Everyone’s seen the bodice-ripping displays at the drugstore with their windswept women and waxed-chested men. Many of us have tossed one of these fun and flirty reads into our shopping bags, beach bags, or suitcases, or read them in the bathtub.
Let’s take a minute to talk about romance.
Romance novels are a billion-dollar industry, making up a third of all fiction sales. A third! Let that sink in for a second. And if you walk by a display of romance novels, you’ll see one thing every single time: historical fiction. Cowboys, dukes, and highlanders galore.
So what? (I’m so glad you asked!)
Romance novels have been on my radar for quite some time now, because if they make up a significant portion of the 34% of the fiction market (and they do), that means that not only are people interested in history, but also, they are learning history from these novels. Think about it. How much history do you remember from school? How much do you remember from reading a novel like The Other Boleyn Girl or a romance novel about Scotland?
If people are learning history from novels, it occurs to me that the history in them should be reliable – at least as much as possible without ruining what works for these novels in the first place (that is, the racy plots and fantasy element).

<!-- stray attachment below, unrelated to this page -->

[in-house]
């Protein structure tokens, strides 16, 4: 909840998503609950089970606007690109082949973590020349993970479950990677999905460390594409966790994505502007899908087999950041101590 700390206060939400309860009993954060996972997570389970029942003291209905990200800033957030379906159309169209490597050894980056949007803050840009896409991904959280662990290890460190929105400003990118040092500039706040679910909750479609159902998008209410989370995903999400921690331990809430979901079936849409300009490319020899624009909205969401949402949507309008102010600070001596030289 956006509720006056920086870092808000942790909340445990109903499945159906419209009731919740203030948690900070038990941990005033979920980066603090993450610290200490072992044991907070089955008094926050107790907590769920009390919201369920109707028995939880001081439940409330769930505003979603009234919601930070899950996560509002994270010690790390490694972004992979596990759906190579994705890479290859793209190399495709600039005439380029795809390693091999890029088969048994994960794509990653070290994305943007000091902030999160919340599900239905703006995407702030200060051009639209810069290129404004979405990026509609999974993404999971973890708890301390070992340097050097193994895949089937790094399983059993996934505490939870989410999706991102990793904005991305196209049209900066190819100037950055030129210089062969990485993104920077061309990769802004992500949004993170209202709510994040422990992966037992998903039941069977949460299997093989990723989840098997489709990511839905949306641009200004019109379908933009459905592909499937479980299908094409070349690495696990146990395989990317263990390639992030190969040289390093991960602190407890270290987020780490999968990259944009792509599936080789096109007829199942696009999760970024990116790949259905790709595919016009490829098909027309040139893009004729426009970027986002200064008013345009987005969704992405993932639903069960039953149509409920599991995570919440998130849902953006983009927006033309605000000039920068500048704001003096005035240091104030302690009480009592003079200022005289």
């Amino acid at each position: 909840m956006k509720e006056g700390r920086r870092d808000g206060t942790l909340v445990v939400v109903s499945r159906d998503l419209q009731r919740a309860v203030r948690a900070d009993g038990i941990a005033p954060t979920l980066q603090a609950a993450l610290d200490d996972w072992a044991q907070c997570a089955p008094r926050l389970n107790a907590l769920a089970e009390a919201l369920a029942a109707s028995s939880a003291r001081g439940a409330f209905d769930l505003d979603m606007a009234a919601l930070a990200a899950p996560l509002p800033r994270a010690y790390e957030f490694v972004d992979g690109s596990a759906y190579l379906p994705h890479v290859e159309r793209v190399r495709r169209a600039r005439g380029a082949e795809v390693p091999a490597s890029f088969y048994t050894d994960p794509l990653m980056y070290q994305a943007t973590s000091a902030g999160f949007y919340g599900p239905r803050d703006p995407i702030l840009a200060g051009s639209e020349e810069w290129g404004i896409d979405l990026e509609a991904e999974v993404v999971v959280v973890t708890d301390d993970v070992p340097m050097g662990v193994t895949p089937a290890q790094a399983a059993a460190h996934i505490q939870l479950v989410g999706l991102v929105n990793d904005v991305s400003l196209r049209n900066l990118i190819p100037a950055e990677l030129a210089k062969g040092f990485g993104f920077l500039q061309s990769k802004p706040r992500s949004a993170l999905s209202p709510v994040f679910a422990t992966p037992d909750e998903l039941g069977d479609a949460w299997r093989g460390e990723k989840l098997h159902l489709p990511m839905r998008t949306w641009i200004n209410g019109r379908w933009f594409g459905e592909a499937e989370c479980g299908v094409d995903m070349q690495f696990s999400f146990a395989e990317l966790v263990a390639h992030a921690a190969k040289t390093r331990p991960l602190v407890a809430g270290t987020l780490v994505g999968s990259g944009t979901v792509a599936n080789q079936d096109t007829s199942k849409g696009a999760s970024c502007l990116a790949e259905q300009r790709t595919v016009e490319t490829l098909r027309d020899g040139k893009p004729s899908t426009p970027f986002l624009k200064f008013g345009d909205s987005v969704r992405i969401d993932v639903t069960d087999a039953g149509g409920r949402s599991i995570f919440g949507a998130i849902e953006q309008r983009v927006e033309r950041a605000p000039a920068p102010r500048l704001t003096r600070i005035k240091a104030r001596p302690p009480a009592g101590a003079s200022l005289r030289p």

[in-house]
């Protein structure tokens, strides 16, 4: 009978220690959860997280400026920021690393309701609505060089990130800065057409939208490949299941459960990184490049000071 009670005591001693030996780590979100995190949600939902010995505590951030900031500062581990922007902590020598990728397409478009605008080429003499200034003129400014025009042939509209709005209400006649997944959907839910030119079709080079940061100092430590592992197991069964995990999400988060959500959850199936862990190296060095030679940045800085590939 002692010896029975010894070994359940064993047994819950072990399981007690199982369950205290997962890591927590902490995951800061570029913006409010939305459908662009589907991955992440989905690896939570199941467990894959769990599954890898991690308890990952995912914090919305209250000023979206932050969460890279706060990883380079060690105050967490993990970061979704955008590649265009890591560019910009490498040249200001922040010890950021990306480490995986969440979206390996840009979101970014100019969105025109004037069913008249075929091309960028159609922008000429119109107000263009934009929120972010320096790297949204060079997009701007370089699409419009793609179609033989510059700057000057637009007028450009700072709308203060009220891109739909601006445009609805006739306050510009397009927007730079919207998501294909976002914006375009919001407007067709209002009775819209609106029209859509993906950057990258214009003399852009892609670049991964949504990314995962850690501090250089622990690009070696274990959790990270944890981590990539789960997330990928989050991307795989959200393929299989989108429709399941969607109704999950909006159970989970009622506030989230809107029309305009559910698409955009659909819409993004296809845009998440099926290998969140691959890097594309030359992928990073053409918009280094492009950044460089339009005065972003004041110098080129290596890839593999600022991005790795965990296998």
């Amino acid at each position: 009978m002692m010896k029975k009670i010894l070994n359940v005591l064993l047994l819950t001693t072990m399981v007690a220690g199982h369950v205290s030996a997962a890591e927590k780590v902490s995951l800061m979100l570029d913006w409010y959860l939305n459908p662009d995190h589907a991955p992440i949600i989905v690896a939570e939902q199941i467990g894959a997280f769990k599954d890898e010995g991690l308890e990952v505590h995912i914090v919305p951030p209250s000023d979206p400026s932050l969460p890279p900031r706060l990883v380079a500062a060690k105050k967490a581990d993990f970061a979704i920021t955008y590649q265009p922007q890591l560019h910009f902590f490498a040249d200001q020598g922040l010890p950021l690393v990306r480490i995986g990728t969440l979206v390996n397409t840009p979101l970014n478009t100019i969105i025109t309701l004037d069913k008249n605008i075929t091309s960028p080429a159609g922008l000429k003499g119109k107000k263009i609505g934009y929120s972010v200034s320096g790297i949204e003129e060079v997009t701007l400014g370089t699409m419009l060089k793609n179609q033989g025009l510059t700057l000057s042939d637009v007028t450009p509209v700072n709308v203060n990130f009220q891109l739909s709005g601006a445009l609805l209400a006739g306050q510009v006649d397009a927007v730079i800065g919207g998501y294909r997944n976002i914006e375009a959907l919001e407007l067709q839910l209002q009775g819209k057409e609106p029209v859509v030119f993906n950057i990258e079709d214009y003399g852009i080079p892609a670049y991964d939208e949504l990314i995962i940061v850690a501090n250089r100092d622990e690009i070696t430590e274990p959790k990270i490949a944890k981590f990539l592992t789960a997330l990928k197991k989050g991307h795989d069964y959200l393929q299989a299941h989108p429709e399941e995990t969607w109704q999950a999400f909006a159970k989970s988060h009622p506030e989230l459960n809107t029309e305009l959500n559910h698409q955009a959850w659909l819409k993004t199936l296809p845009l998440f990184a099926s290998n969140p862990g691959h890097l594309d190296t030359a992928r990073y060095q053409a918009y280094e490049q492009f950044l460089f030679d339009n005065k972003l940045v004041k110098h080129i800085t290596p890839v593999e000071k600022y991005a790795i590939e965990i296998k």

So, what I’ve been cooking up over the past six weeks or so is ways to help historical novelists (and filmmakers, and graphic novelists) get easy access to history. I’m doing this through offering resources, coaching, and a new little booklet I’m calling Six Steps to Better Historical Fiction, free for anyone on my mailing list.
I’ve always been devoted to helping people learn history in a fun and friendly way, so I think real history and romance is a match made in heaven. I’m starting a #RomanceRevolution here, and will be building as I go. So, stay tuned! If we can make better historical fiction, I truly believe we’ll be making a better world, one racy moment at a time.